Abstract Detail


Wheatley, Kayla [1], Pelosi, Jessie [2], Hornych, Ondřej [3], Zumwalde, Bethany [1], Sessa, Emily [1].

Cytology of the invasive climbing fern Lygodium japonicum in Florida.

Lygodium japonicum (Lygodiaceae) is a vining fern native to eastern Asia and introduced to North America as early as the 1880s. As a highly invasive fern, L. japonicum has colonized much of the southeastern United States. In its native range, chromosome counts of L. japonicum have suggested both diploid (n=29), and tetraploid (n=58) cytotypes. The success of L. japonicum as an invasive species could be due to polyploidy since multiple genomes may mask deleterious alleles, increase genetic diversity in the form of fixed heterozygosity, alter morphology, increase ecological tolerance, and/or cause niche differentiation. In this study, we aimed to determine the ploidy of L. japonicum in the state of Florida with flow cytometry, spore size measurements, and chromosome counts. A total of 35 L. japonicum individuals were collected from 10 populations throughout its range in Florida. A total of 17 samples were analyzed via DAPI staining to test whether samples differ in their ploidy level and to estimate AT base percentage. Furthermore, absolute genome size was calculated for three samples analyzed using PI stain. Spores were obtained from fertile L. japonicum samples (14 of 35); additionally, spores from diploid L. microphyllum (n=30) were collected from Loxahatchee National Wildlife Refuge for comparison. These spores were fixed to slides, photographed, and measured at 400x magnification. Preliminary results from the flow cytometry suggest low variation in AT content in sampled individuals suggesting that samples had similar genome sizes throughout the populations sampled. The genome size of three samples (representing three distinct populations) was on average 1C = 13.89 +/- 0.2 pg. The sample of L. japonicum from which we obtained an absolute genome size and measured spore size had larger spores compared to the diploid spores of L. microphyllum (average spore length: L. japonicum = 84.0 um; L. microphyllum= 62.8 um; average spore width: L. japoniucm = 65.9 um; L. microphyllum = 54.3 um). In the remaining fertile samples, however, L. japonicum spore lengths and widths showed high variation, with some individuals having spores around the same size as the diploid L. microphyllum spores. Chromosome counts are currently in progress. These preliminary data might suggest the presence of two cytotypes of L. japonicum in Florida (diploid and tetraploid), although further spore measurements and additional flow cytometry data are needed.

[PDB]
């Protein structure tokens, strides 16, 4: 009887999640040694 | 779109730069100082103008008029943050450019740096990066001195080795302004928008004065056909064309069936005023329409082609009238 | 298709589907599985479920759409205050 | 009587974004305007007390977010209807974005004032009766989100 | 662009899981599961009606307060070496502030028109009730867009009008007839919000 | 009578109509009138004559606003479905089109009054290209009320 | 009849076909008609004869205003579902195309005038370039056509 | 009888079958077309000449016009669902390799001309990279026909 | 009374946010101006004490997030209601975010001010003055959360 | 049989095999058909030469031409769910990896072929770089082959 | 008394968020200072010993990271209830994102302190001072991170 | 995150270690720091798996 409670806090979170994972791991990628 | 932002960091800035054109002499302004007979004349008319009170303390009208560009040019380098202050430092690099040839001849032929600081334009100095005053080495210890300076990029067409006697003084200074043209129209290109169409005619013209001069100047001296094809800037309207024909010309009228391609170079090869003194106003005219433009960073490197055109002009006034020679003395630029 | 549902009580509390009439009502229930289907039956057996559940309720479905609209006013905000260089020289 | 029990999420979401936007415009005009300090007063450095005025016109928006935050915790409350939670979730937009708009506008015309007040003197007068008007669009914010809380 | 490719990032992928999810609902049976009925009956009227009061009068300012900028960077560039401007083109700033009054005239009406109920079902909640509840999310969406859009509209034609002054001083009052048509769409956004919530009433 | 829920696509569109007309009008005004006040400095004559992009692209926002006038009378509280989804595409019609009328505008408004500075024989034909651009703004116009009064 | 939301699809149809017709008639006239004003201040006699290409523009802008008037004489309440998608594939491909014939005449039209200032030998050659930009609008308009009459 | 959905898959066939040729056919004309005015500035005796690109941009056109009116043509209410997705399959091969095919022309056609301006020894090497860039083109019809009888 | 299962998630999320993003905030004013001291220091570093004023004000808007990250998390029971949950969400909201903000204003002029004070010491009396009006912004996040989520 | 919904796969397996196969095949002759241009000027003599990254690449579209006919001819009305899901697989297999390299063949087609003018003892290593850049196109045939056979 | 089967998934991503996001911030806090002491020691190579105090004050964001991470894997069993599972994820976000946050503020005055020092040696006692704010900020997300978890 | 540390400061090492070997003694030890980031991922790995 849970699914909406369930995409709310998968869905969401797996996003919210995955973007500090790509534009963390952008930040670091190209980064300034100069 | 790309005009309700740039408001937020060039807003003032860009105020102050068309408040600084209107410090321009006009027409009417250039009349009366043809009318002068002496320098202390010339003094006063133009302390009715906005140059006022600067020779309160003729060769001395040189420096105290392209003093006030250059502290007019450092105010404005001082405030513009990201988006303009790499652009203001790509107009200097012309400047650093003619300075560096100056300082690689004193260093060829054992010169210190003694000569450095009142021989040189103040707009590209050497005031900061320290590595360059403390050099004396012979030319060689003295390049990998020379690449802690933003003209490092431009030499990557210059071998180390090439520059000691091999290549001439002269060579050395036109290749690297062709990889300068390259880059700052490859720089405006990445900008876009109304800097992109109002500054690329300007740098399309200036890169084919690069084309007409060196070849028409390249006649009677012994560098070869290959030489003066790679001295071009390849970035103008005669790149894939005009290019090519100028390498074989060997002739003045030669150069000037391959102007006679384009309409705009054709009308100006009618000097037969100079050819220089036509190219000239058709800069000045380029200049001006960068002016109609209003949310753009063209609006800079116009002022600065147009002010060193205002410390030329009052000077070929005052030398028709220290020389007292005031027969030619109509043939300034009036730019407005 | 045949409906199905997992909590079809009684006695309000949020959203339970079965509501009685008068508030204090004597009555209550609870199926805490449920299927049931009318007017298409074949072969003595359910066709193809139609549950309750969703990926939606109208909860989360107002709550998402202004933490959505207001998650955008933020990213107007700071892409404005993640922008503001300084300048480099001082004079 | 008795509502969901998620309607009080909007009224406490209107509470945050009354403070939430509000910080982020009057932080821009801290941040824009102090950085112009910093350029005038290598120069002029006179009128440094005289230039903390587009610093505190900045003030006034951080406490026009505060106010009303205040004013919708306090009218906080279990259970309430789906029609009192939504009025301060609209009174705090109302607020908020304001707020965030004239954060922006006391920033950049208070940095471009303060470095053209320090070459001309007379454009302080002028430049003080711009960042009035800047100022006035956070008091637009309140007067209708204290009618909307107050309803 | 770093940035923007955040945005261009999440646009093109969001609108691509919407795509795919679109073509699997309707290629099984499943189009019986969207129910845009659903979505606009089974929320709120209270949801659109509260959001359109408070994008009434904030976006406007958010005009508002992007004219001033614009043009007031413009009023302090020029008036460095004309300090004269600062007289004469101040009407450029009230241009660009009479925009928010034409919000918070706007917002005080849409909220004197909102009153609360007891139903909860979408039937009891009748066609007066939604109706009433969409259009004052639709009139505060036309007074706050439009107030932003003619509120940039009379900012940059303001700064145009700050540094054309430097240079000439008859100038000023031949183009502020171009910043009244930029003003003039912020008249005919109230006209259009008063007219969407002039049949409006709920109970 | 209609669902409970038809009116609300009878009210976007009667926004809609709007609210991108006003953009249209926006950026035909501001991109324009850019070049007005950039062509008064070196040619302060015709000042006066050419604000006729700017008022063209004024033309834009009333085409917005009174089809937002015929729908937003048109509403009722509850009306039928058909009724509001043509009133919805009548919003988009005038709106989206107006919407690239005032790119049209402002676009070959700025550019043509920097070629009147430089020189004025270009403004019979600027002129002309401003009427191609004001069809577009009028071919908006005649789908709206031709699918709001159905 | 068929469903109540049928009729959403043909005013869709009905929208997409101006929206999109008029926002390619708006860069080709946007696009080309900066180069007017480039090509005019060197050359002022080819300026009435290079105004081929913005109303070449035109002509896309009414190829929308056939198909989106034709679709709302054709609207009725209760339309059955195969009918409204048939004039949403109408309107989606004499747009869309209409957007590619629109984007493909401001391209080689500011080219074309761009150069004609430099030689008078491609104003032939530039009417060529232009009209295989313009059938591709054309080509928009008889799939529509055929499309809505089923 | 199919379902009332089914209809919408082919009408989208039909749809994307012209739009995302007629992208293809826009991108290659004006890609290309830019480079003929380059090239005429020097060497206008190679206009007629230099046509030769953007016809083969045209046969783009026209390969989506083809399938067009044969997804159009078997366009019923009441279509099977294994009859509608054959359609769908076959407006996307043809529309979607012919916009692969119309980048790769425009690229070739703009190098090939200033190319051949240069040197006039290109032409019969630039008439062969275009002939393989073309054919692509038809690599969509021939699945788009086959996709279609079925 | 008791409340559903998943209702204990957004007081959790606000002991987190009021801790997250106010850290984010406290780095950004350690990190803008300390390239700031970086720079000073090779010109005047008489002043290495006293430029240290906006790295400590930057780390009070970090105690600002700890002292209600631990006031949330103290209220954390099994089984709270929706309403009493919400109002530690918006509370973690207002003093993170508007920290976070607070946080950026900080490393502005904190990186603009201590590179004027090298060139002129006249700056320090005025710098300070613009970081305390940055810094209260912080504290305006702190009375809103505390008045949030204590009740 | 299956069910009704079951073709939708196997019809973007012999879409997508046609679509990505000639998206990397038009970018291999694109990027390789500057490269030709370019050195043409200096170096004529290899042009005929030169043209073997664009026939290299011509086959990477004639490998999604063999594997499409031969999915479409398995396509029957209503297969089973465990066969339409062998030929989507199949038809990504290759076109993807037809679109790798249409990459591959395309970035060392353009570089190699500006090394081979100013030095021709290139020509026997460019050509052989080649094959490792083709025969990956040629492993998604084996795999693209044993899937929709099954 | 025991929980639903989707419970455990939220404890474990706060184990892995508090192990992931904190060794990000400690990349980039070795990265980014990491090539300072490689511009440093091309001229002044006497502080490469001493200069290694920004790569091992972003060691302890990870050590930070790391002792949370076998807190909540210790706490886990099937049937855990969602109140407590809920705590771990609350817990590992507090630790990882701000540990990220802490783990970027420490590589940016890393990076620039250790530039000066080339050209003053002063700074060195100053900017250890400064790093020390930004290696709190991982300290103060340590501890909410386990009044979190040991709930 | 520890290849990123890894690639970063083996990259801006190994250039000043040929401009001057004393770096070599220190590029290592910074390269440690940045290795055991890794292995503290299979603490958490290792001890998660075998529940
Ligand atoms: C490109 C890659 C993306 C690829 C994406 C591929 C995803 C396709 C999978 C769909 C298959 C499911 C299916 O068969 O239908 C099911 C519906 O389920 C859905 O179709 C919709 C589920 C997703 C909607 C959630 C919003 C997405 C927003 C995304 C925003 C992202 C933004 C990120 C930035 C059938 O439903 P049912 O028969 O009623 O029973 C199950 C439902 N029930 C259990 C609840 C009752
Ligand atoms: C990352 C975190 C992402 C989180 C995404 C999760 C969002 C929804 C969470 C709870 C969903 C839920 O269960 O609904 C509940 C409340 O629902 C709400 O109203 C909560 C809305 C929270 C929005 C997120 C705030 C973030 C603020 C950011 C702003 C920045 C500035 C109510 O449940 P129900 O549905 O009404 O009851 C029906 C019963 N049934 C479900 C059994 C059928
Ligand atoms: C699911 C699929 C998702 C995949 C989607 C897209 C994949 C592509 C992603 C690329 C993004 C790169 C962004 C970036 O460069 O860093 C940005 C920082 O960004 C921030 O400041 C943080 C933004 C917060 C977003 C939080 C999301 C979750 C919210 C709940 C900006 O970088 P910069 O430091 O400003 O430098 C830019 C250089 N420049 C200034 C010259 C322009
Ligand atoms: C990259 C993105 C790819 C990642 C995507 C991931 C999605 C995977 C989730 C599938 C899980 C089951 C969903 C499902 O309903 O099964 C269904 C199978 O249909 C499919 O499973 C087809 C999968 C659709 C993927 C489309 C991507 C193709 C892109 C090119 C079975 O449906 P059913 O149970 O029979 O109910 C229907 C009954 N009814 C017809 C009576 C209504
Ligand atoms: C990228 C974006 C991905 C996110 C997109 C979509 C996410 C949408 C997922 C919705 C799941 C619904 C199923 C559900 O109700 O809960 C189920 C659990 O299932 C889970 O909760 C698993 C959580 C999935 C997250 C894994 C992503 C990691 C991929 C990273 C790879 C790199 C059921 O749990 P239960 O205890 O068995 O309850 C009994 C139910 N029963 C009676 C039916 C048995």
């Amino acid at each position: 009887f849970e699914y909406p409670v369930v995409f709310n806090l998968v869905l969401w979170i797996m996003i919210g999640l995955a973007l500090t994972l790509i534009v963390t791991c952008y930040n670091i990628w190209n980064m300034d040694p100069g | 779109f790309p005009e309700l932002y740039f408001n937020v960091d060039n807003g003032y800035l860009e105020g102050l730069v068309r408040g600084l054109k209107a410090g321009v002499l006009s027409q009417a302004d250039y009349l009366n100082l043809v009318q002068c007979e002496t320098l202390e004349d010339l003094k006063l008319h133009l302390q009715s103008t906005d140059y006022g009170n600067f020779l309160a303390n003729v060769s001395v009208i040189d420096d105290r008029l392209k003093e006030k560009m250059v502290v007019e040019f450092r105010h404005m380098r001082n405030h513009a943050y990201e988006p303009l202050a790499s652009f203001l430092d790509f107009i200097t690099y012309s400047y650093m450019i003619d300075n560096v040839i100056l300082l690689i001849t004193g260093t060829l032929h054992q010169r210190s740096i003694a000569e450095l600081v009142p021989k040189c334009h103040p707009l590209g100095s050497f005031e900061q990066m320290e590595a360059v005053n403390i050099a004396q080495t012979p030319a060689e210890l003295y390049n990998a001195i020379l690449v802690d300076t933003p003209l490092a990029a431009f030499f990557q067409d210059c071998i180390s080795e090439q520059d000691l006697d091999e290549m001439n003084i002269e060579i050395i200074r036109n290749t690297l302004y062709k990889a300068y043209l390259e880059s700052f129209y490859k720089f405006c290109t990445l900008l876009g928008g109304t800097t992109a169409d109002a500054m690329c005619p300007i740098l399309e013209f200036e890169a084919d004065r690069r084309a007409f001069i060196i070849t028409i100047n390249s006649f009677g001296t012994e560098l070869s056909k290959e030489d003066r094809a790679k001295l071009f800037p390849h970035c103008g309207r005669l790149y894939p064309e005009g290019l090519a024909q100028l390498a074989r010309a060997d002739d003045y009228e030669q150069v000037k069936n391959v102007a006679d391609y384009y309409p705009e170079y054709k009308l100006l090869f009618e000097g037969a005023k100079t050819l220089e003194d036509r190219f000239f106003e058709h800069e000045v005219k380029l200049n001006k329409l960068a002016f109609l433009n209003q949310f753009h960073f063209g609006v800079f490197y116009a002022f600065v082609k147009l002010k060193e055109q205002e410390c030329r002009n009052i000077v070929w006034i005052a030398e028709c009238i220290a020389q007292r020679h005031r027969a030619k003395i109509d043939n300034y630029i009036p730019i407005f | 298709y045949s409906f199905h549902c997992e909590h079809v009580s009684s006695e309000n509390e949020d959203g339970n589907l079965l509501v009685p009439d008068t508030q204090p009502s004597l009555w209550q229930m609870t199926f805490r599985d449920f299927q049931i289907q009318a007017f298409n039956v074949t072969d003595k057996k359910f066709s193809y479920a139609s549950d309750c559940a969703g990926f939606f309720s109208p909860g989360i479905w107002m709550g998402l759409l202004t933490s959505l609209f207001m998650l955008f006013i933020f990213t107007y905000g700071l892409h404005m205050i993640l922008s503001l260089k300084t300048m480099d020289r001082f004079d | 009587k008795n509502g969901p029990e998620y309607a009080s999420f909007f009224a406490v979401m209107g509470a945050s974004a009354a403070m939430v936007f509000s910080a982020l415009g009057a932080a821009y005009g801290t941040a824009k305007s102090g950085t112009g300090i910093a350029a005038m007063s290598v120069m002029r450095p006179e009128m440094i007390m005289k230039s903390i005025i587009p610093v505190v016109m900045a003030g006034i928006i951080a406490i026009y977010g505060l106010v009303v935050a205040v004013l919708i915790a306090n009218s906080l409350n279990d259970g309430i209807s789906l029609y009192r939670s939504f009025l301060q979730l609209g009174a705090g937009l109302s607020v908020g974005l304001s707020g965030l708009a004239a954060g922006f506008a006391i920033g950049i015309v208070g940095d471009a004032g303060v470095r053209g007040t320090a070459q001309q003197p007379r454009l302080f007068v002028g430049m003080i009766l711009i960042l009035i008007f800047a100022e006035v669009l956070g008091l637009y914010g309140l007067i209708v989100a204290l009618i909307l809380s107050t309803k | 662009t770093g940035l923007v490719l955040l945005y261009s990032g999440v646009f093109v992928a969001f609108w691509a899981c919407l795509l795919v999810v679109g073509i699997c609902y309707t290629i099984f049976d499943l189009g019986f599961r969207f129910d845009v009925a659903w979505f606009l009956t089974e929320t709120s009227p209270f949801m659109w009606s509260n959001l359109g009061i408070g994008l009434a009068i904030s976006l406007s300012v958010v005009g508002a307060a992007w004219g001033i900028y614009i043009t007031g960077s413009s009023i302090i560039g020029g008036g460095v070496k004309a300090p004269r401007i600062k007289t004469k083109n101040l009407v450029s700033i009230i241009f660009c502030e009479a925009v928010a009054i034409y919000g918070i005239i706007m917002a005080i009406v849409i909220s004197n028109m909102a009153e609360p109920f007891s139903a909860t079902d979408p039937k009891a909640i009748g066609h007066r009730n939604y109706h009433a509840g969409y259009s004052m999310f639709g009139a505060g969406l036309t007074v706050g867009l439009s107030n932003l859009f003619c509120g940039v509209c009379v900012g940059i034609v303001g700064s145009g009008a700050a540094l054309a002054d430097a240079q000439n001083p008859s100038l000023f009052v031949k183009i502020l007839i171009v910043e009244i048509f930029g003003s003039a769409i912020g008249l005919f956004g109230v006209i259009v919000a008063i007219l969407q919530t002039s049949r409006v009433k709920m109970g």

1 - University of Florida, Biology, 521 Bartram Hall, Gainesville, FL, 32611, USA
2 - University Of Florida, Biology, 521 Bartram Hall PO Box 118525, Gainesville, FL, 32611, United States
3 - Buzulucká 323, Kutna Hora, 270 01, Czech Republic

genome size
chromosome counts.

Presentation Type: Poster
Number: PPT003
Abstract ID:356
Candidate for Awards:None

Copyright © 2000-2022, Botanical Society of America. All rights reserved